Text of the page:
Too hot to handle: getting the exact temperature gives the lovely glossy shine
Too hot to handle: getting the exact temperature gives the lovely glossy shine

Easter 2018: How to temper chocolate to make your own Easter eggs

The DIY version of a chocolate Easter egg might be timely, but it adds another string to your culinary bow, and will be even more satisfying to eat then one you've bought

Wednesday 28 March 2018 16:21
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Tempering chocolate is an advanced technique that requires skill, concentration and a good thermometer. It involves slowly heating and then slowly cooling the chocolate so that the fats crystallise uniformly and the chocolate ‘snaps’ rather than crumbles when broken.

Tempered chocolate is often used to coat truffles to provide a smooth, polished finish. It also has the advantage of having a higher melting point which is useful for when the chocolate is being handled.

Method

There are two main methods for tempering chocolate. For both methods, you will need a thermometer and good quality chocolate with a high cocoa content.

Use the traditional method when tempering over 1kg of chocolate. When it comes to tempering chocolate, the slower you melt the chocolate, the better the result will be, so take your time.

The traditional marble slab method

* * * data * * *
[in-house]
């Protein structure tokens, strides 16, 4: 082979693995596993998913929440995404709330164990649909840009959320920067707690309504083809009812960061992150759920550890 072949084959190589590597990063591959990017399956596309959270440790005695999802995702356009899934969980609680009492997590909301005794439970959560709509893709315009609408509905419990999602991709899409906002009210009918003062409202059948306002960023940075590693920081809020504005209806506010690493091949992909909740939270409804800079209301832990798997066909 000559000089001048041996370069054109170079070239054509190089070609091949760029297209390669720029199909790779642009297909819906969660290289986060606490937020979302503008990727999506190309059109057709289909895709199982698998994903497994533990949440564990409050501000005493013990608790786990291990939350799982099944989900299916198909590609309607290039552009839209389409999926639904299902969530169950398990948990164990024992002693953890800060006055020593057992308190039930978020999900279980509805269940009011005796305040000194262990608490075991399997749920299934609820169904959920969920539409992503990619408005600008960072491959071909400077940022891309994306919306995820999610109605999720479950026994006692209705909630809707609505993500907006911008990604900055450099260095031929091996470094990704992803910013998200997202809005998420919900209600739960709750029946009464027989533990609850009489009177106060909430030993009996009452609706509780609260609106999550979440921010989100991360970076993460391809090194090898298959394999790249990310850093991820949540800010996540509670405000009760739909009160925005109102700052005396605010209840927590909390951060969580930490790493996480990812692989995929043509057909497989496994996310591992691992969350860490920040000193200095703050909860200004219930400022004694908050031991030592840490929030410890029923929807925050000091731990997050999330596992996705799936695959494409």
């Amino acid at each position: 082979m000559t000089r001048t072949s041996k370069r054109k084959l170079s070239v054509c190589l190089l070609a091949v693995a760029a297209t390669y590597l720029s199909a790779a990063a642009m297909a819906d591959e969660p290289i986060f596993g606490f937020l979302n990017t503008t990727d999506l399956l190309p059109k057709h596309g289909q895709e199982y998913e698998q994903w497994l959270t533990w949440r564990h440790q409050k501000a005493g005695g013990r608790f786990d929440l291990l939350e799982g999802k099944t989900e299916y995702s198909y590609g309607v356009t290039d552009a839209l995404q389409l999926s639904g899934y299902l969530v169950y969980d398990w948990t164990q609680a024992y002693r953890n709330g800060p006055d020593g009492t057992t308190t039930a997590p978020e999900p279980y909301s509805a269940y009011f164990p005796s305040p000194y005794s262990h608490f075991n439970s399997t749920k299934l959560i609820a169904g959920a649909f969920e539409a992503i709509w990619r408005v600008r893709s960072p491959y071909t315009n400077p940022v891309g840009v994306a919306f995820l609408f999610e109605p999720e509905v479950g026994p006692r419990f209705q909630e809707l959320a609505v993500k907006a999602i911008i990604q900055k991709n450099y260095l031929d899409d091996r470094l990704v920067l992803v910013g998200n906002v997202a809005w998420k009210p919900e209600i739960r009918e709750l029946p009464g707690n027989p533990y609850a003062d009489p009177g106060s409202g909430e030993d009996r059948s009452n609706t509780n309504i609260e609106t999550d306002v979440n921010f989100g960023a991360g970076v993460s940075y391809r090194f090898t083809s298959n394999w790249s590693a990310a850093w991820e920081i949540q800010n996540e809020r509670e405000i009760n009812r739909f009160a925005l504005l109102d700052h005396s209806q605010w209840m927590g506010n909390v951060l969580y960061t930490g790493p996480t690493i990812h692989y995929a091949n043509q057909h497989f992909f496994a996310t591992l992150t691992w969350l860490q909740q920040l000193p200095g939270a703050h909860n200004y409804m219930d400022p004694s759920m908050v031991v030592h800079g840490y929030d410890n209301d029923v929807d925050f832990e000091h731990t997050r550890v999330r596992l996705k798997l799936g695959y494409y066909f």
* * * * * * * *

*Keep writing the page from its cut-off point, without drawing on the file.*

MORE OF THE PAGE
Bring a pan of water to a simmer and then remove from the heat. Break the chocolate up into small chunks and place in a bowl. Set the bowl over the pan to make a bain-marie, ensuring the bottom does not come into direct contact with the water. Let the chocolate gradually melt to 55°C for dark chocolate and 50°C for milk and white, stirring slowly and continuously.

Remove from heat and pour three-quarters of the melted chocolate on to a cool marble slab, leaving the rest of the chocolate in the bain-marie. Work the chocolate across the surface using a palette knife until it reaches 27°C.

Return the chocolate to the bowl and stir well to incorporate all of the cooled chocolate with the remaining chocolate in the bowl. The temperature should read 31˚C – if the chocolate is hotter than 32˚C you will need to repeat the process again; if it is cooler then heat up to exactly 31˚C. For milk chocolate the temperature is 29˚C and for white it is 28˚C.

The seeding method

Bring a pan of water to a simmer and then remove from the heat. Break the chocolate up into small chunks and add three-quarters to a bowl. Set the bowl over the pan to make a bain-marie, ensuring the bottom does not come into direct contact with the water. Let the chocolate gradually melt to 55°C, stirring slowly and continuously.

Remove from the heat and add the remaining chocolate pieces. Slowly stir the chocolate until it melts and reaches 27–28°C.

Place the bowl of chocolate back over the pan of water and set over a low heat. Reheat to 31–32°C, making sure the chocolate does not exceed 32°C.

Tips

Tempered chocolate solidifies quickly as it cools so it is important to maintain its temperature in the time between tempering and using the chocolate. Ideally, keep a bain-marie ready and as soon as it starts to cool, briefly reheat to keep the temperature steady. If the temperature gets too high or low, it will lose its tempered properties and will need to be tempered again.

When chocolate hasn’t been tempered properly, the cocoa fat rises to the surface and ‘blooms’. Poorly tempered chocolate looks unappealing and has a dull, streaky, white surface.

Guide courtesy of Great British Chefs. Visit their site for more Easter recipes

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